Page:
5. Before anyone gets too worked up about this poll (either way), you have to put into (wait for it)…….

    …. context.

    From this piece by Simple Simon Benson: “An exclusive poll conducted for The Daily Telegraph

    Make what you will of it once you have that Essential (psephological pun intended) piece of information.

  6. leone,

    unfortunately that article ends with the comment that the budget is still chasing a surplus.

    Does anyone know to what extent the government is able to view month to month the figures and know well ahead of time if it needs to take evasive action?

  7. Pleased to see Nate Silver saying much the same things about early voting numbers as I was yesterday:

    Nate Silver ‏@fivethirtyeight

    Basically early voting data seems consistent with polls. Drop-off for Dems in IA & NV, but they still lead. Ohio more similar to 2008.

    Nate Silver ‏@fivethirtyeight

    Also, only a modest decline for Dems in early vote numbers in NC & FL. But Obama barely won those in ’08 so a small decline could flip ’em.

  8. Midnight here.

    Happy Birthday to you

    Happy Birthday to you

    Happy Birthday dear Scorpio

    Happy Birthday to you!

    Oh, the old gray mare, she ain’t what she used to be,
    Ain’t what she used to be, ain’t what she used to be.
    The old gray mare, she ain’t what she used to be,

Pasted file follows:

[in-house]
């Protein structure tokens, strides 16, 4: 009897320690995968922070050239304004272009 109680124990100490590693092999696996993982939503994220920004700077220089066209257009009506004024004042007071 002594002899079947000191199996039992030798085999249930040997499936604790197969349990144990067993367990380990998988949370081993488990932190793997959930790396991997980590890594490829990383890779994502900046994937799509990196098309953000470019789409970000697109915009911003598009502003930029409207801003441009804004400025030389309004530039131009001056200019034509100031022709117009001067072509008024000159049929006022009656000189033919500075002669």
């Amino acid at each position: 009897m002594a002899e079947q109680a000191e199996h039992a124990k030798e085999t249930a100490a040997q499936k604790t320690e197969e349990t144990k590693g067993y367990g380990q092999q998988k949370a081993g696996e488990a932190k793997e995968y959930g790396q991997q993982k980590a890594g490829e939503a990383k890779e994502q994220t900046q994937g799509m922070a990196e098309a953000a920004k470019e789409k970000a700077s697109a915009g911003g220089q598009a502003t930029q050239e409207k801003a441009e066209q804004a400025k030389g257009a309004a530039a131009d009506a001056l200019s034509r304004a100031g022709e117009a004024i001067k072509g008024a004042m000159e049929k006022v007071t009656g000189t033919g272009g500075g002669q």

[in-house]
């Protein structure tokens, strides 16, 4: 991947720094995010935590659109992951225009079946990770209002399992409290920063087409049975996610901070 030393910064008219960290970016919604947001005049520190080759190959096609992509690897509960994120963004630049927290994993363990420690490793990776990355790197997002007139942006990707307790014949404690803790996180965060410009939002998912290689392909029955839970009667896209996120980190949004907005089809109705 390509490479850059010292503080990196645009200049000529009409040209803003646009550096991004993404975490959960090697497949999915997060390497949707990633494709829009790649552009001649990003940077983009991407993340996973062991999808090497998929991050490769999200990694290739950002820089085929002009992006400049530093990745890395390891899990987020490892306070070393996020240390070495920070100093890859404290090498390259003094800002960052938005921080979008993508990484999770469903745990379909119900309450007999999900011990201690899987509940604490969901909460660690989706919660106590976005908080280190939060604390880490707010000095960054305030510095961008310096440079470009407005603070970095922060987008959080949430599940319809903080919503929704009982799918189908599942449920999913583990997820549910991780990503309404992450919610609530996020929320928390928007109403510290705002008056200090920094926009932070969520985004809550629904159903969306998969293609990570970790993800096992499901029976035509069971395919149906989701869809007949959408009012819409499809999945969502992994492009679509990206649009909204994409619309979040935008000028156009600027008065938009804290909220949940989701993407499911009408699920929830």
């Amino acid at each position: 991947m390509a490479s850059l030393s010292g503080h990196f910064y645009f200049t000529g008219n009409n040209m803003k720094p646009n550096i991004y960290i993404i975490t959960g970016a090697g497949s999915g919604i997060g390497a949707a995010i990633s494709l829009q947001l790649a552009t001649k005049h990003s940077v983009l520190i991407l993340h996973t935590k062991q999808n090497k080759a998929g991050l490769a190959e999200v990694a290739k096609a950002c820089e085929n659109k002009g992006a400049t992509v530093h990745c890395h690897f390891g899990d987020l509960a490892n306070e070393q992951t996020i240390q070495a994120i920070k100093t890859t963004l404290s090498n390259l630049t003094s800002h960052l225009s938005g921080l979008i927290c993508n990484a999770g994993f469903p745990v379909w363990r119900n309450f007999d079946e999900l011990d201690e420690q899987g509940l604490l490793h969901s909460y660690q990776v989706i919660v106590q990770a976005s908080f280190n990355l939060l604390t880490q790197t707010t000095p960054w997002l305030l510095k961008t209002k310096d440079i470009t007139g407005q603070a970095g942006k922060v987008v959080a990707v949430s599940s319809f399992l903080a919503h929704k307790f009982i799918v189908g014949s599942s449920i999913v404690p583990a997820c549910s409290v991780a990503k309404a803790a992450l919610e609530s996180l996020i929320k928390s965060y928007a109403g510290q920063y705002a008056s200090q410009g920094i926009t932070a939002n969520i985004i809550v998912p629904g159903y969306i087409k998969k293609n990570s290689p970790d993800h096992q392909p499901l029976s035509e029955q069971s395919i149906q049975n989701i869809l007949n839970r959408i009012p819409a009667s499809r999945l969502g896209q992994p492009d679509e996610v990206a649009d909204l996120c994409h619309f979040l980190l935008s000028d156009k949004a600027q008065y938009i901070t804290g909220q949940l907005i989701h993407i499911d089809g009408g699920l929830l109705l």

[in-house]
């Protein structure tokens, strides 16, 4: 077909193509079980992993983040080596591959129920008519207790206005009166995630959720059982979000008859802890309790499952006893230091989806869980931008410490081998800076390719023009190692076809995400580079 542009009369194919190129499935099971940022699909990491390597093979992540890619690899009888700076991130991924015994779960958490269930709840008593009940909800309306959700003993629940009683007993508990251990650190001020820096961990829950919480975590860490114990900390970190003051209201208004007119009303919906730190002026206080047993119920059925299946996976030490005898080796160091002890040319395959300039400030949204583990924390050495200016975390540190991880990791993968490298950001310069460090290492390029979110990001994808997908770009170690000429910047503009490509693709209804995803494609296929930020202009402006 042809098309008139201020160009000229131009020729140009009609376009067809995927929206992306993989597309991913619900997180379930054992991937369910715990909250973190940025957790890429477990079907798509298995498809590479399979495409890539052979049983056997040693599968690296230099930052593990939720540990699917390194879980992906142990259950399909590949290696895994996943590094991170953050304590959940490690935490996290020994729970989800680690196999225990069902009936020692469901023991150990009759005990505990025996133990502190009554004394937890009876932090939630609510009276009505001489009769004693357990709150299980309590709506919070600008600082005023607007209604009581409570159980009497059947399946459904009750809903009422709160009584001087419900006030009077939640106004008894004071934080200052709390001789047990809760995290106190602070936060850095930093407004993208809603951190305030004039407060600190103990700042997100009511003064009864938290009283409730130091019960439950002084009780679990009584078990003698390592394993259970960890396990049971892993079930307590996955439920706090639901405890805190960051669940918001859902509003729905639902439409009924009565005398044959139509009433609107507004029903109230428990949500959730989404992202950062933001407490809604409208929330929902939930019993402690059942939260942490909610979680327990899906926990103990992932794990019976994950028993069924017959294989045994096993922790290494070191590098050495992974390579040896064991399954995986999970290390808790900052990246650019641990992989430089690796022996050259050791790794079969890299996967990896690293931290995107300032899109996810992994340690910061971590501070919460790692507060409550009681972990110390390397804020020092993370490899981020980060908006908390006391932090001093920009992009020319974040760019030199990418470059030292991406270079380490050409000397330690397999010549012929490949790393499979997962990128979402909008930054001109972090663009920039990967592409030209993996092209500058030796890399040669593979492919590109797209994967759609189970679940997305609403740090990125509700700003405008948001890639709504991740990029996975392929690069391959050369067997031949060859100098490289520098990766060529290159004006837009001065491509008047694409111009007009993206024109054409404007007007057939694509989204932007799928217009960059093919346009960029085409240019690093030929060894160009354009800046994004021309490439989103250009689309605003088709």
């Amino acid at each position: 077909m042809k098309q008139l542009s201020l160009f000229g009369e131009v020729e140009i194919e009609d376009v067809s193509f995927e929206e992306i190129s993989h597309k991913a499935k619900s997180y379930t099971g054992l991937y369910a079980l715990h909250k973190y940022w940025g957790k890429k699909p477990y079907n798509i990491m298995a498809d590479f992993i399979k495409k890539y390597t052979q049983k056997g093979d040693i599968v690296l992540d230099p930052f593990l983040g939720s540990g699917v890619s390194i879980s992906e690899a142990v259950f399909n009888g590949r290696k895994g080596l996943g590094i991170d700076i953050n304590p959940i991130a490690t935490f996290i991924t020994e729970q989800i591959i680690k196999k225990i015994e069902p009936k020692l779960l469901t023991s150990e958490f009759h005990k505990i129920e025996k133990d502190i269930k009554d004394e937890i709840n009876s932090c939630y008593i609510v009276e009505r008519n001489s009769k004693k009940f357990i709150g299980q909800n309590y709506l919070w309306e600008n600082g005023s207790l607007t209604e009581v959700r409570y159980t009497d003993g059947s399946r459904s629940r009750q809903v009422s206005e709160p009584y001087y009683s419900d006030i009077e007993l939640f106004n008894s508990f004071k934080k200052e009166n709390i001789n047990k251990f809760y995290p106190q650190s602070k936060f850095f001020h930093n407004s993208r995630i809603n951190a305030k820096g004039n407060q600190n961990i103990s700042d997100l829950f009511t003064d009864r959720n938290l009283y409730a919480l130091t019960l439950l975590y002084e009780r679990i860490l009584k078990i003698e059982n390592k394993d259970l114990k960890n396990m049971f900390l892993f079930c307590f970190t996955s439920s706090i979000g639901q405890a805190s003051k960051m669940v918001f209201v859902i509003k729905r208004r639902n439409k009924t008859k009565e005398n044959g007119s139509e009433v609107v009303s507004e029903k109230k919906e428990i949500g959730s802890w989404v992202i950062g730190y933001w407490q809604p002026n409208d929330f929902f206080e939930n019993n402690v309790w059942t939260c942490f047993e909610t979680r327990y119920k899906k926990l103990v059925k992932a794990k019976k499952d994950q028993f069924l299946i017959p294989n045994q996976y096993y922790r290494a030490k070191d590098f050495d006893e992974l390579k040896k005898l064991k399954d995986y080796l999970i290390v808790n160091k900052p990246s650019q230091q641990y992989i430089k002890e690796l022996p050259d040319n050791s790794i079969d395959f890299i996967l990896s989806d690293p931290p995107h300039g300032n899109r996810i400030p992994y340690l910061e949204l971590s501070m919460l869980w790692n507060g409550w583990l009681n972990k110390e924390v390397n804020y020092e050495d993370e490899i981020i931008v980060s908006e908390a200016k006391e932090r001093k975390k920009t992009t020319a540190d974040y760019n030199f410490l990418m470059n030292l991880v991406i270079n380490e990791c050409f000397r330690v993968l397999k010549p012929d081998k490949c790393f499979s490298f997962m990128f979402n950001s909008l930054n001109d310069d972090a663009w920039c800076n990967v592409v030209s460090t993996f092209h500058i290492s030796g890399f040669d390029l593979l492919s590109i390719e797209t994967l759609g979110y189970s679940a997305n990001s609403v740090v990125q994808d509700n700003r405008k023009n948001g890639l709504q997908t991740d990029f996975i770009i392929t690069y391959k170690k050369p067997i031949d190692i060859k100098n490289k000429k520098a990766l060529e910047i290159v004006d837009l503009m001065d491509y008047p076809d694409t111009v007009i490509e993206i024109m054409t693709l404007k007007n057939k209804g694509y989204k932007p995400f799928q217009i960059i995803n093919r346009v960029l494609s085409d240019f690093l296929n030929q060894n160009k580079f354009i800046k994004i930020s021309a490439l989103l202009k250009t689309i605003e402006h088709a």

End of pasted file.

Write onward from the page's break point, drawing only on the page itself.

Many long years ago.

    Every good wish, Scorpio dear. Stop the Mirrors!

    Congratulations and especially enjoy Eli. A gift of love and meaning if there ever was one.


  9. fredex – I’ve always assumed Galaxy poll slightly better for the Coalition than the average, but Possum probably couldn’t check that given how infrequent they are.

  10. crikey whitey,

    [ Midnight here.

    Happy Birthday to you

    Happy Birthday to you

    Happy Birthday dear Scorpio

    Happy Birthday to you! ]

    Thank you for that good friend. still 8 minutes to go here.
    I’ll e-mail you the latest picture of Eli.

    Off to bed now. Big day tomorrow. Night all.

  11. The AAP summary of the poll, which goes out across various online news sites outside News Ltd.
    [Abbott, PM still on the nose with voters
    November 4, 2012 – 11:58PM

    Tony Abbott will be seeking reassurance from Malcolm Turnbull that he doesn’t want his job, after a poll showed overwhelming support for Mr Turnbull to return as leader of the opposition.

    The Galaxy Poll published by News Ltd found 60 per cent of voters believed Mr Turnbull would be a better choice as leader than Mr Abbott, who could manage just 29 per cent support.

    The news was just as bleak for Prime Minister Julia Gillard, who has to keep Kevin Rudd at bay.

    The poll also showed 49 per cent of voters want Mr Rudd leading the Labor Party compared to 34 per cent for Ms Gillard.

    However, Labor keeps making inroads in the coalition’s lead in the primary and two-party preferred votes, according to the poll of 1003 people that was conducted over the weekend.